password management MSP architecture

Privileged Password Management for MSPs: Critical Considerations

MSPs must expect the following in a privileged identity management solution:

  • Ability to securely store and manage client passwords from a centralized console with clear data segregation — the solution should have the provision for managing the privileged passwords of the IT assets of all clients from a single console. You should also be able to achieve complete segregation on data storage. A multi-tenant architecture is necessary to provision this.
  • Provision to selectively share among MSP technicians and clients — The very business model of MSPs demands concurrent access to IT resources and applications, both by MSPs and administrators at the client site. There should be a provision to selectively share passwords between MSP technicians and their respective clients with granular access restrictions based on job roles and responsibilities.
  • Control access to privileged accounts and, thereby, to client network — Access to the privileged passwords of client networks should be limited to a select few technicians and access should be strictly based on job roles and responsibilities. Users should get access only to the passwords they need to perform their duties.
  • Visibility on password access — MSPs should be able to easily find out who has access to which passwords and which technician is managing the infrastructure of a client. A complete picture on the access scenario should be readily available to gain complete control and also to safeguard client data.
  • Provision to automatically reset/randomize passwords — Security best practices demand that passwords be reset and randomized periodically. The password management solution should support a wide range of target systems for remote password reset. In addition, when a technician leaves the MSP organization, all the passwords accessed by that user should be randomized.
  • Grant remote access without revealing passwords in plain text — A robust mechanism that allows users to launch a secure, direct connection with remote IT resources — without revealing the underlying passwords in plain text — is an absolute must. This mechanism will be necessary when you need to provide access to the client’s data center to select MSP technicians without exposing the credentials.
  • Record activities as audit trails and session videos — All password management activities done by the MSP technicians should be audited and monitored. Auditing alone is not sufficient. Privileged activities on sensitive resources should also be monitored in real time. Privileged operations done on remote resources should be video recorded for forensic analysis.
  • Provision for administrator approvals and password release workflow — Users requiring access to highly sensitive passwords should be directed to go through a password request-release workflow for tighter access controls.  Passwords will be released on-demand to MSP technicians by MSP administrators for a limited time period. At the end of the usage period, access should be revoked and passwords should be automatically reset.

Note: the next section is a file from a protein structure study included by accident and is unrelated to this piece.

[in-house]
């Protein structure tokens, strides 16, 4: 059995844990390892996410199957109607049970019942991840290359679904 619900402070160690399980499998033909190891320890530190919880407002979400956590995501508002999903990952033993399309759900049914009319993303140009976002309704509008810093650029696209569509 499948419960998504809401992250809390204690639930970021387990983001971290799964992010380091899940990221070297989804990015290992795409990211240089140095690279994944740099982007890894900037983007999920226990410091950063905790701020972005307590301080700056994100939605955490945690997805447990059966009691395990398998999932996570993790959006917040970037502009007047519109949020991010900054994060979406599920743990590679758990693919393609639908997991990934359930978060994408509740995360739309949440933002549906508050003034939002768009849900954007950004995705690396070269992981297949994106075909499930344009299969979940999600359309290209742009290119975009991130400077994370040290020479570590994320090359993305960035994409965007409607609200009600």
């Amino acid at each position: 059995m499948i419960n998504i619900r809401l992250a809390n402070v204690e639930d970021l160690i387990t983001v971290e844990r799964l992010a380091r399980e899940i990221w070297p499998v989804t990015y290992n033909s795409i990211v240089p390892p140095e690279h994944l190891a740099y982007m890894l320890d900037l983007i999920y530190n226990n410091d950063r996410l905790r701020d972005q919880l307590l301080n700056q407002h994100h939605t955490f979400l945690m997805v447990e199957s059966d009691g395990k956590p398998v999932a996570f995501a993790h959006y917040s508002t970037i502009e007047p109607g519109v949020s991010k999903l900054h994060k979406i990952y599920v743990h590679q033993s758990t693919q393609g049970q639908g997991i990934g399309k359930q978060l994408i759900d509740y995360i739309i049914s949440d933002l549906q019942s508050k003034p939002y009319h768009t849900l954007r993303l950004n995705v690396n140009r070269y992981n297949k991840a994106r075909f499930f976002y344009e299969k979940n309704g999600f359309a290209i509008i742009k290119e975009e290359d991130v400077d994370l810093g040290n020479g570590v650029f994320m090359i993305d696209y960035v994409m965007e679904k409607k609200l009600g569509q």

• Provision for uninterrupted access  — With all passwords stored inside the vault, uninterrupted access to the password vault is essential for MSPs to run their businesses. The password management solution should have a high-availability architecture built in.
  • Instantly provision, deprovision — When a new technician joins the MSP, passwords should be provisioned immediately. Similarly, when a technician quits the organization, access should be removed instantly.
  • Demonstrate security to win trust — MSPs should be able to generate reports on clients’ passwords to see access details, enforcement of policies, and adoption of best practices. For MSP customers, the reports demonstrate that their data and the MSP’s infrastructure are being securely handled. This is essential for winning the trust of clients.

To combat  ever-increasing cyber attacks, MSPs should focus on securing privileged identities, controlling and monitoring privileged access, and adopting stringent security best practices. MSPs can easily achieve a high level of security by using privileged password management solutions.

While there are many good enterprise-class privileged password management solutions on the market, only a few cater to the specific needs of the MSPs. ManageEngine Password Manager Pro offers a full-fledged MSP edition, which has been designed specifically for MSPs. Password Manager Pro MSP Edition is completely aligned with the business goals of MSPs, requires no configuration effort, and is affordable and highly secure.

Cyber threats are looming large and no organization is immune to attacks. Lack of proper attention to privileged password management increases the probability of attacks. Meticulous  planning and tighter internal controls can help dramatically limit the risk of attacks.

(This is a repost of my article published in Network Middle East)

Bala